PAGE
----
European steel industry ‘must halve by 2030 in order to survive’

Europe’s steelmaking industry will have to halve in size over the next 15 years, according to the chairman of the steel industry’s global trade body, heaping yet more misery on workers and companies in the sector, reports The Telegraph.

Wolfgang Eder, who heads the World Steel Association, said the decline was “inevitable” in the face of worldwide trends.

“The problem in Europe is that there is too much capacity,” said Mr Eder in an exclusive interview with The Daily Telegraph. He said Europe’s capacity needed to fall by around half over the next 15 years. “We need to bring down capacity as a precondition for a solid base in the long run.”

The prediction is a worrying development for Britain’s crisis-hit steel industry, which has already shed 5,000 jobs this year as it buckles under pressure from cheap Chinese steel, high energy costs and business rates, which companies say discourage them from investing.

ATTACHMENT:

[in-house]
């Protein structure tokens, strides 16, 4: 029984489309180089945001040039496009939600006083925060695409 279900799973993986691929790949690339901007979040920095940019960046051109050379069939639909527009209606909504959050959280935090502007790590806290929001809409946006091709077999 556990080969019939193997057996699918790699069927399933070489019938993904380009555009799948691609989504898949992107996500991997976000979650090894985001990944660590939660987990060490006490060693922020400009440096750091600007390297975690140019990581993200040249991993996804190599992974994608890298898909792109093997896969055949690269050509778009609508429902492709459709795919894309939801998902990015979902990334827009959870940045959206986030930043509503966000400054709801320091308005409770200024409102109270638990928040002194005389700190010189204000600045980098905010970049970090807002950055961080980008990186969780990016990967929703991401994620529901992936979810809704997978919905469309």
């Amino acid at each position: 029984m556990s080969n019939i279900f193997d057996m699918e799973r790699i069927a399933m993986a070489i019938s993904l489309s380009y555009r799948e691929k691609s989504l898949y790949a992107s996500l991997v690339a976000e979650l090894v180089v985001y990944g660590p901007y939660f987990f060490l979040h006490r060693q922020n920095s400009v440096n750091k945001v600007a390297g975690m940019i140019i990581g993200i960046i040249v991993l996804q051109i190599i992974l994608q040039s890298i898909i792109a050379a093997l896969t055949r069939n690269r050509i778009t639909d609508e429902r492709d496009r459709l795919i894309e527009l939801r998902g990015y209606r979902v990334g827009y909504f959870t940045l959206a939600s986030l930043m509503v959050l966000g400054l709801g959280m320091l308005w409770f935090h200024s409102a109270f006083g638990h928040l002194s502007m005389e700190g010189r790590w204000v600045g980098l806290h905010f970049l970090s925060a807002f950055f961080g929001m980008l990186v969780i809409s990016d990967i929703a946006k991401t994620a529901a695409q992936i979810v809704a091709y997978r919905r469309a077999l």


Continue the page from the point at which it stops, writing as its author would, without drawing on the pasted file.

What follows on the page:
In total, European steelmakers employ about 330,000 people at more than 500 sites with a total capacity of between 200m and 210m tonnes.

Mr Eder, who is also chief executive of Austrian steel producer Voestalpine, warned that the crisis in the UK is a “negative role model” for the wider European industry as it struggles under a “cost structure that is not commercially competitive in the long run”.

He said: “There is no way out, because in the long run we cannot neglect these disadvantages. The only option would be to allow subsidies again in Europe… and that would not be any good. Look back to the 1980s when we had high subsidies – it was a mess for the industry.”

Once unaffordable subsidies were abandoned and the steel industry restructured, European steelmakers were successful until the financial crisis, Mr Eder said.

However, the slower economic growth after the global crash and the poorly-performing Chinese economy have resulted in a worldwide overcapacity of steel.

Industry experts put this at as much as 600m tonnes a year, 300m of which is in China. Europe, unlike other international markets, does not have trade restrictions in place to prevent countries dumping excess production.

Steelmakers across the EU – led by those in the UK – have called for action to stop China flooding markets with cut-price steel. A fortnight ago, the European Competitiveness Council met to discuss how to head off the crisis.

Mr Eder said that, while anti-dumping measures might prove a quick fix to European steelmakers’ current troubles, they were not a permanent solution.

Mr Eder’s forecasts were described as unhelpful by Gareth Stace, director of trade body UK Steel.